Case in Brief
Military members charged with civilian crimes don’t have the right to be tried by a jury if they are tried in the military justice system, the Supreme Court has ruled.
In Canada, the military justice system has always been separate from the civilian justice system. This is because the military has unique needs, like discipline, efficiency, and morale. The National Defence Act sets out the rules for the military justice system. It says that when a military member commits a crime under a federal law (such as the Criminal Code), that is a “service offence.” Service offences can be tried in the military justice system.
Several military members were accused of serious crimes, like sexual assault and forgery. They wanted to be tried by jury. But the military justice system, unlike the civilian system, has never had juries. Trials can take place before a judge and a military panel, but a panel isn’t the same as a jury. While a jury is made up of twelve people from all parts of Canadian society, a military panel is made up of only five people, all from the military.
The accused military members argued that the National Defence Actbreached their constitutional right to be tried by a jury. They said this was guaranteed under section 11(f) of the Canadian Charter of Rights and Freedoms, part of Canada’s Constitution. Section 11(f) says people charged with crimes have the right to be tried by a jury if they could go to jail for five years or more. But there is an exception: the right does not apply to crimes under military law tried before military courts. This is called the “military exception.” The accused military members argued that this exception applied only to “pure” military crimes, like spying or mutiny. They said it didn’t apply to civilian crimes that any Canadian (military member or not) could be charged with. The military prosecutors, on the other hand, said the exception applied to all service offences, including civilian crimes by military members.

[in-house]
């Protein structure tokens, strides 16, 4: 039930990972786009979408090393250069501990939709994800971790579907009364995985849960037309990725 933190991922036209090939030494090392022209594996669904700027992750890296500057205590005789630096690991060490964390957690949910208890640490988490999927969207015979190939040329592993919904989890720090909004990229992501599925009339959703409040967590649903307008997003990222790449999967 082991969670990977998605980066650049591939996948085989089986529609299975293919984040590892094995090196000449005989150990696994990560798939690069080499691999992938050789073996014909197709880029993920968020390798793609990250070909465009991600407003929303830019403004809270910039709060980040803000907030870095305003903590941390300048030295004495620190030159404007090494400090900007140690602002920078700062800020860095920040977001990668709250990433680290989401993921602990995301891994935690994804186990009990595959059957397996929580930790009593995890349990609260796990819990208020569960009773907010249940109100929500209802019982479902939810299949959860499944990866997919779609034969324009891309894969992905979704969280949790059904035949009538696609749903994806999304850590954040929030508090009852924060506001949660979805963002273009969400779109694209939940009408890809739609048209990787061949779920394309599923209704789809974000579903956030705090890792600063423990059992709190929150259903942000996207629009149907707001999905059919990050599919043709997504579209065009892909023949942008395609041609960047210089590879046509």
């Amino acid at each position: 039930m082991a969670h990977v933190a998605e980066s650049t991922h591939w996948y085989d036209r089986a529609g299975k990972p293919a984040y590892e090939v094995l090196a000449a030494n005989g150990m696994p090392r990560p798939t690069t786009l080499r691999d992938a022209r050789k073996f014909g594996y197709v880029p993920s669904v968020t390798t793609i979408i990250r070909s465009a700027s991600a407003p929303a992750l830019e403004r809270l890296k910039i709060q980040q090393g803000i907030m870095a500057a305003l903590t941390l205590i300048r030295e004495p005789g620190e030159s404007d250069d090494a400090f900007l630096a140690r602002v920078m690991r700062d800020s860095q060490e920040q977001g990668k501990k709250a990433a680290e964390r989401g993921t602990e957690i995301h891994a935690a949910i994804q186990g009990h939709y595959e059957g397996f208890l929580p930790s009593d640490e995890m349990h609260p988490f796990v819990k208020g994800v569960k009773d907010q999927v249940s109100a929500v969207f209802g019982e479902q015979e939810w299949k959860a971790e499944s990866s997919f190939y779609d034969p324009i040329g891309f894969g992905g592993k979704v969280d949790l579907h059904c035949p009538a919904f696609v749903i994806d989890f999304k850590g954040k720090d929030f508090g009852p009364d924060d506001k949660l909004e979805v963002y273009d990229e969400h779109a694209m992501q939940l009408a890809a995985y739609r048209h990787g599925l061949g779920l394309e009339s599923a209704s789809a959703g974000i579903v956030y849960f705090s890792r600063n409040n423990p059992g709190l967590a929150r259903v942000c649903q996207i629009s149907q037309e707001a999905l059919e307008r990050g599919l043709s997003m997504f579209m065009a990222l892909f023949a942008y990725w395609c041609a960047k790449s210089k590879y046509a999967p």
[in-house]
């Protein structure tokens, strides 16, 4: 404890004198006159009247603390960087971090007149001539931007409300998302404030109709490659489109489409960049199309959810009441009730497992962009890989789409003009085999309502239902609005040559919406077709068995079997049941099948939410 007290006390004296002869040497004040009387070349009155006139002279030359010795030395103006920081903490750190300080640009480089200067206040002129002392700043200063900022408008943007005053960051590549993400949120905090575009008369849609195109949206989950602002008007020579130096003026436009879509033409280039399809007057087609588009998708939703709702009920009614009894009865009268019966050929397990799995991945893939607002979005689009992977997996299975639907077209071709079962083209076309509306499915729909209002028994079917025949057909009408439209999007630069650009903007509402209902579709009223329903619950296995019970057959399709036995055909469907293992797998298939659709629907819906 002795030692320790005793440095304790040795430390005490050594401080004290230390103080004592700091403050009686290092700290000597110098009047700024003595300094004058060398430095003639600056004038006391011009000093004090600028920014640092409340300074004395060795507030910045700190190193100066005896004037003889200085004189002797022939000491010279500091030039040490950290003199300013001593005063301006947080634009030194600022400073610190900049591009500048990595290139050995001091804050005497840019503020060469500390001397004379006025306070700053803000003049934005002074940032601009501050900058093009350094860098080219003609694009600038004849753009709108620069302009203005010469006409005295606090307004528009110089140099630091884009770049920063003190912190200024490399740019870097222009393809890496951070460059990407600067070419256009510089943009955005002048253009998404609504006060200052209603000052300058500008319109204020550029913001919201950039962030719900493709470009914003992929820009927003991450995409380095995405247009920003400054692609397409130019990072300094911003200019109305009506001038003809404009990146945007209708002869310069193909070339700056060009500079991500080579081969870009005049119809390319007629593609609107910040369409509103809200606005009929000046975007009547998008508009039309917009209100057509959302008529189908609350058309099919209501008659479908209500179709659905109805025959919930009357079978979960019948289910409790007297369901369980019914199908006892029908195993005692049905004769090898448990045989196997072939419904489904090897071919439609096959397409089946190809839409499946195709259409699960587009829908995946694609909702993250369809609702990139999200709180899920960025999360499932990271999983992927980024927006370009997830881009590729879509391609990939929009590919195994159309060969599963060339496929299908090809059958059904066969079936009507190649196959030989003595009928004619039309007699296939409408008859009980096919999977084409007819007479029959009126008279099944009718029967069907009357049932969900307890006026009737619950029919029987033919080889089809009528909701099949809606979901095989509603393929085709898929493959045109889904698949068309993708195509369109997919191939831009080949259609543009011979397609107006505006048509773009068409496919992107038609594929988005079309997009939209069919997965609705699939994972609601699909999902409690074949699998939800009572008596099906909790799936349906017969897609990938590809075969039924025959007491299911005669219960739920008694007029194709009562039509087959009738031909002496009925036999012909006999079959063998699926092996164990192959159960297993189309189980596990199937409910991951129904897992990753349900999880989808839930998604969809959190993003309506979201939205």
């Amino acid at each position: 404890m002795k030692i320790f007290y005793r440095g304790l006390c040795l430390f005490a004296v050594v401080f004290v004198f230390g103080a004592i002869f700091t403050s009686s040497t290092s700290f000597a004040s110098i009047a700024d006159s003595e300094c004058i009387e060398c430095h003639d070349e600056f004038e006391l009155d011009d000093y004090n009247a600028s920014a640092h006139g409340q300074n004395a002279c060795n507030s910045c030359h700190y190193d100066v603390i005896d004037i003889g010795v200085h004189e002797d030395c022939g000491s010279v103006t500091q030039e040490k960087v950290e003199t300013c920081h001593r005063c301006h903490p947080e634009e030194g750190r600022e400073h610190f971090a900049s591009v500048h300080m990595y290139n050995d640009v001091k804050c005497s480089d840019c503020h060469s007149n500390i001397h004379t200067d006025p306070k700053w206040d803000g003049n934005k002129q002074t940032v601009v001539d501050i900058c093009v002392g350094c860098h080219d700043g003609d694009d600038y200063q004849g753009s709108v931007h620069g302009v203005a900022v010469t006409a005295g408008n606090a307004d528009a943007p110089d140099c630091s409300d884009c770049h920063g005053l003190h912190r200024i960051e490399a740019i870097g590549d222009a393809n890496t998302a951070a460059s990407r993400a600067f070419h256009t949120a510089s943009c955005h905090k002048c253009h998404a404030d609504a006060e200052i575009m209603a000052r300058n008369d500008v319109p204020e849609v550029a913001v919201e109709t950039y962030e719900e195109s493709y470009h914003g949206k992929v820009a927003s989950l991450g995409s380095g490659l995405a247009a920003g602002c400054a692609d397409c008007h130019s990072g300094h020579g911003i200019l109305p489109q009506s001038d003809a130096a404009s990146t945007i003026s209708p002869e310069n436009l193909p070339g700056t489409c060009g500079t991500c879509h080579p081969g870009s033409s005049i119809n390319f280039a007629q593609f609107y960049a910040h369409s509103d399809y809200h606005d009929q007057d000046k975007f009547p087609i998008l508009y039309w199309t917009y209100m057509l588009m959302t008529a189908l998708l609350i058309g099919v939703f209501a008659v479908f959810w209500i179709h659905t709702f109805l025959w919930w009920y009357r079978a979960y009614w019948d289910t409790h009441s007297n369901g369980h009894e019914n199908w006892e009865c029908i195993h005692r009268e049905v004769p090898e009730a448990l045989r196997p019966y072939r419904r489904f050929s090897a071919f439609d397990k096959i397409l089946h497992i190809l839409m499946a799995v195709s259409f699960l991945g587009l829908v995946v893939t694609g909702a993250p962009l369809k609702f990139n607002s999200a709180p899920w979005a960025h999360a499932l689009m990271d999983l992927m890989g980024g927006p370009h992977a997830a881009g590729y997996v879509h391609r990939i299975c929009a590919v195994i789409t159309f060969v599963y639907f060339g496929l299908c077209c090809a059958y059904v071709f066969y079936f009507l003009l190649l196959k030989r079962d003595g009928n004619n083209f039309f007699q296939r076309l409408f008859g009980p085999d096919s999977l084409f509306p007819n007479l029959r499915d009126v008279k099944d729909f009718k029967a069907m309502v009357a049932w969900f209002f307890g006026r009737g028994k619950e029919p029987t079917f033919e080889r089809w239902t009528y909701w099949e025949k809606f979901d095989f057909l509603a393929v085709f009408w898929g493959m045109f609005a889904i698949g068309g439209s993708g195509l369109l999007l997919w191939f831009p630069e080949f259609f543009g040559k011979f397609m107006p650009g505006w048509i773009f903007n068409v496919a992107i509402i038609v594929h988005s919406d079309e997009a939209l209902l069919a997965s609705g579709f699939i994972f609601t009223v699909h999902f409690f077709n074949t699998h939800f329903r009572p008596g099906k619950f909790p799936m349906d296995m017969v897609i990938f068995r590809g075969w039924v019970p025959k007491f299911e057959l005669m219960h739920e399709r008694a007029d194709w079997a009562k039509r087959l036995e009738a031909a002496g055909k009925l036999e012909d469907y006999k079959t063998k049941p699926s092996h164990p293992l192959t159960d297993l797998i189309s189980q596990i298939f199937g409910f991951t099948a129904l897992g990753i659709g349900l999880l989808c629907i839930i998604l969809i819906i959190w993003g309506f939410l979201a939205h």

All but one of the challenges failed, and appeals followed. In the first appeal (Stillman), the Court Martial Appeal Court of Canada (a military court) ruled that they didn’t have a right to be tried by a jury. But in the second appeal (Beaudry), the same court reached the opposite result. This meant there were conflicting rulings.
The majority at the Supreme Court said military members could be tried for civilian crimes without juries. The Constitution gives Parliament power over the military. This includes the power to pass a law saying that civilian crimes committed by military members are service offences. This makes them offences under military law. The majority noted that when a military member commits a civilian crime (even in a non-military setting), that has an impact on discipline, efficiency, and morale. Because of all this, the majority concluded that when a military member is charged with a civilian crime, the military exception under section 11(f) of the Charter applies. That means there is no right to be tried by a jury.
Juries have been part of the common law system for over 900 years. They are meant to protect the individual from the heavy powers of the state (or, in older times, the king or queen). They are also meant to inform the public about the law and how the legal system works, and apply community standards to trial verdicts. Juries play an important role in the justice system, but the Charter makes clear that the right to a jury has an exception.
Cases in Brief are prepared by communications staff of the Supreme Court of Canada to help the public better understand Court decisions. They do not form part of the Court’s reasons for judgment and are not for use in legal proceedings.
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